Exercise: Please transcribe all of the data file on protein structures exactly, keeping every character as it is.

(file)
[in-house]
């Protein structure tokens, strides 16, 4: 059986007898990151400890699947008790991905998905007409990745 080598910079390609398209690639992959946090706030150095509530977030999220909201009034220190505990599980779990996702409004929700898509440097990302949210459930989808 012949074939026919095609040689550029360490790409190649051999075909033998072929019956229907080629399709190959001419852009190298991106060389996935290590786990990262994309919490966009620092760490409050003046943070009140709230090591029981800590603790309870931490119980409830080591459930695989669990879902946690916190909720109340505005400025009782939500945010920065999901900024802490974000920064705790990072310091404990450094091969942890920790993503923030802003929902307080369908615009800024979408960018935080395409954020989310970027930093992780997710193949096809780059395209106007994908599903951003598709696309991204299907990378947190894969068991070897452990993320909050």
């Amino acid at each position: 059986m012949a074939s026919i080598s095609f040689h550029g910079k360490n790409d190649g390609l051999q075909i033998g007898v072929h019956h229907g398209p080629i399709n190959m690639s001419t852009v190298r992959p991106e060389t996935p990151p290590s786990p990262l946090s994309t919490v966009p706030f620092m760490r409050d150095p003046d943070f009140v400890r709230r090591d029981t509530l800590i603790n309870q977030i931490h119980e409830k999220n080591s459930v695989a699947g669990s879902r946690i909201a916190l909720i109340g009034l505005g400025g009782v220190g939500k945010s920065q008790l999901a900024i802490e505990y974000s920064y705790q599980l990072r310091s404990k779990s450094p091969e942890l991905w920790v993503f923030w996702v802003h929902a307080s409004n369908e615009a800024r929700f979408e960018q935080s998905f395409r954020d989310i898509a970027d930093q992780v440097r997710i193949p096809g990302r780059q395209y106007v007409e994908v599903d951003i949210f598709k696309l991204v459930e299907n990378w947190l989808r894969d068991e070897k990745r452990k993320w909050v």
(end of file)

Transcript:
[in-house]
């Protein structure tokens, strides 16, 4: 059986007898990151400890699947008790991905998905007409990745 080598910079390609398209690639992959946090706030150095509530977030999220909201009034220190505990599980779990996702409004929700898509440097990302949210459930989808 012949074939026919095609040689550029360490790409190649051999075909033998072929019956229907080629399709190959001419852009190298991106060389996935290590786990990262994309919490966009620092760490409050003046943070009140709230090591029981800590603790309870931490119980409830080591459930695989669990879902946690916190909720109340505005400025009782939500945010920065999901900024802490974000920064705790990072310091404990450094091969942890920790993503923030802003929902307080369908615009800024979408960018935080395409954020989310970027930093992780997710193949096809780059395209106007994908599903951003598709696309991204299907990378947190894969068991070897452990993320909050």
């Amino acid at each position: 059986m012949a074939s026919i080598s095609f040689h550029g910079k360490n790409d190649g390609l051999q075909i033998g007898v072929h019956h229907g398209p080629i399709n190959m690639s001419t852009v190298r992959p991106e060389t996935p990151p290590s786990p990262l946090s994309t919490v966009p706030f620092m760490r409050d150095p003046d943070f009140v400890r709230r090591d029981t509530l800590i603790n309870q977030i931490h119980e409830k999220n080591s459930v695989a699947g669990s879902r946690i909201a916190l909720i109340g009034l505005g400025g009782v220190g939500k945010s920065q008790l999901a900024i802490e505990y974000s920064y705790q599980l990072r310091s404990k779990s450094p091969e942890l991905w920790v993503f923030w996702v802003h929902a307080s409004n369908e615009a800024r929700f979408e960018q935080s998905f395409r954020d989310i898509a970027d930093q992780v440097r997710i193949p096809g990302r780059q395209y106007v007409e994908v599903d951003i949210f598709k696309l991204v459930e299907n990378w947190l989808r894969d068991e070897k990745r452990k993320w909050v």